Physical description

    The Korat is a small to medium-sized (4–10 pounds [2–4.5 kg]) but substantial cat, with a broad chest. The face is heart-shaped; the ears are round-tipped and set high. The Korat has large, round, luminous peridot-green eyes. There should be a lionlike slope to the nose. The close-lying short coat is glossy and fine in texture. The hairs are delicately tipped in silver, known in its homeland as "sea-foam." The Thai Lilac and Thai Blue Pointed have the same physical conformation as the Korat.

    Colors and varieties

    The Korat has a coat with roots like clouds and tips like silver. Any color other than silver blue is not a Korat. Their breeders have been very effective in protecting the breed against the development of any other varieties.


    Intelligent, inquisitive, and sensitive to her owners, the Korat is a delightful and entertaining companion. The Korat is a gentle, but active and playful cat and will often retrieve tossed toys for her owner. Being family-oriented, the males are said to be good fathers if left with their kittens. In the home, Korats are sweet-natured and mild. They form strong bonds with their owners. Because of an acute sense of hearing, Korats are extremely sensitive to events taking place around them.

    Activity level


    Vocal level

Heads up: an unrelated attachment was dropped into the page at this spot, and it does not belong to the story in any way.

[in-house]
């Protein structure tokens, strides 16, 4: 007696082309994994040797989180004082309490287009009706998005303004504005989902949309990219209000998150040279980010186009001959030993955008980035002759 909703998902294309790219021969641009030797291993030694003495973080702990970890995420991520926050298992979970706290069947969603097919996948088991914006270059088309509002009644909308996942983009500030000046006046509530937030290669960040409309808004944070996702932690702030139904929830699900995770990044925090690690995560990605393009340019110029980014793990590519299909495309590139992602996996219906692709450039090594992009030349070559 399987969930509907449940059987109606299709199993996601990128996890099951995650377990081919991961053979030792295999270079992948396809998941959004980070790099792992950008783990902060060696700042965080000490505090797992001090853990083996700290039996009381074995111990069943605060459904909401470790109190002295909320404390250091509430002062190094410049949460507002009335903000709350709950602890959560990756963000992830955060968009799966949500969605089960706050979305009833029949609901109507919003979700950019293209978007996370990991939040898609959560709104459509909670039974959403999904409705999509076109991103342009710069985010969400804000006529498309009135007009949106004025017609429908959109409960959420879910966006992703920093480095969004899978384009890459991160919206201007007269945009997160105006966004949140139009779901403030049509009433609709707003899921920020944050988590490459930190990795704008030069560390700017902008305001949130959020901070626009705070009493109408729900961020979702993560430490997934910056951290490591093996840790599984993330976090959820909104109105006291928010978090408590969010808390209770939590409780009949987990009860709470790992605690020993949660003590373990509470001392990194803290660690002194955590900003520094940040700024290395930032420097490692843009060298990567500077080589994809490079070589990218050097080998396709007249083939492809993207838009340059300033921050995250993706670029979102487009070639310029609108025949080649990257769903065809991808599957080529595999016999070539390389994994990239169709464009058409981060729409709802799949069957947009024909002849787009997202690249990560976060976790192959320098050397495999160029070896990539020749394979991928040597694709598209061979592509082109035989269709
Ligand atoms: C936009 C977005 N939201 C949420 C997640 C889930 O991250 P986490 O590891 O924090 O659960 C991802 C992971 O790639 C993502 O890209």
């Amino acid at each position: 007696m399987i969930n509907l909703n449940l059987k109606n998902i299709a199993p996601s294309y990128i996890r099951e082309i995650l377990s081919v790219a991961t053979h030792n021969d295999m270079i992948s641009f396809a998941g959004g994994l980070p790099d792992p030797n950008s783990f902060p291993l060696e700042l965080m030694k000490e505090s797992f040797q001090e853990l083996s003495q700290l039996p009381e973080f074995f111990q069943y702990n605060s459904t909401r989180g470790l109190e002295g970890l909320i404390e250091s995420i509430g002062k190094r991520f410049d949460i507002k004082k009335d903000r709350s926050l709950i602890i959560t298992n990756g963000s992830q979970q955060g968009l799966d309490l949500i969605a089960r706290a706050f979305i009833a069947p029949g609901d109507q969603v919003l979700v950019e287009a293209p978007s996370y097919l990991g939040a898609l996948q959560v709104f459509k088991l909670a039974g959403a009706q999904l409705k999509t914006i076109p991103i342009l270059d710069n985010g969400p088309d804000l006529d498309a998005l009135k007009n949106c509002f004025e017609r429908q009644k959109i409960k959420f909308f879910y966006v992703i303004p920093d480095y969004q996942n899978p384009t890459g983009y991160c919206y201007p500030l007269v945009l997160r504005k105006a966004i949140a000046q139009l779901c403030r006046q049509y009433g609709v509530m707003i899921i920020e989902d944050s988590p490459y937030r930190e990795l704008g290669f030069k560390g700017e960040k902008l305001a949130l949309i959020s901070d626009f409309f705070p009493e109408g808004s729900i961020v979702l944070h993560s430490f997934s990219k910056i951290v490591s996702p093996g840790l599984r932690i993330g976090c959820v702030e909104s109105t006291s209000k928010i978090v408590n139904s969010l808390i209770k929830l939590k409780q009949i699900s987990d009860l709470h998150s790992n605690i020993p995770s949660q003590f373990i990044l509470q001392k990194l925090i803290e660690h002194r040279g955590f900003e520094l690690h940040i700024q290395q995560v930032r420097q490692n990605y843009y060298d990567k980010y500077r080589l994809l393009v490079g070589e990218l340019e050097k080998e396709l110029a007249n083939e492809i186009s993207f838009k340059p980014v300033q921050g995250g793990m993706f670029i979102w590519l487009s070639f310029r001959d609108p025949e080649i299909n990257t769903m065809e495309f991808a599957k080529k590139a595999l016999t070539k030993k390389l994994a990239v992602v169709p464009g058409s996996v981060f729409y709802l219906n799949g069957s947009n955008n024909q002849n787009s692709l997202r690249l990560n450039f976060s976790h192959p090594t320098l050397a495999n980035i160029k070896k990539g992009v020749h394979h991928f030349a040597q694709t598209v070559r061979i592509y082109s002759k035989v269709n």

Moderate; although vocal, the Korat has a soft voice.

    Special needs

    Regular grooming with a rubber brush to remove shed hair and a polish with a chamois cloth will bring out the shine in a Korat's coat.


    Due to recessive genes, blue-pointed and solid-lilac kittens sometimes occur in Korat litters. In the United Kingdom, these variant colors are accepted as being naturally occurring in Korat lines and separately registered under the names Thai Blue Pointed and Thai Lilac respectively. These gained recognition from the GCCF in 2002. The Thai Lilac is a warm pinky-beige color, tipped with silver and having the characteristic green eyes. The Thai Blue Pointed differs from the Korat only in the eye color and coat pattern; its blue points have the characteristic silver tipping.

    All Korats have green eyes.

    From The Cat Bible, Copyright by Sandy Robins, licensed through ContentOro, Inc and used by arrangement with I-5 Press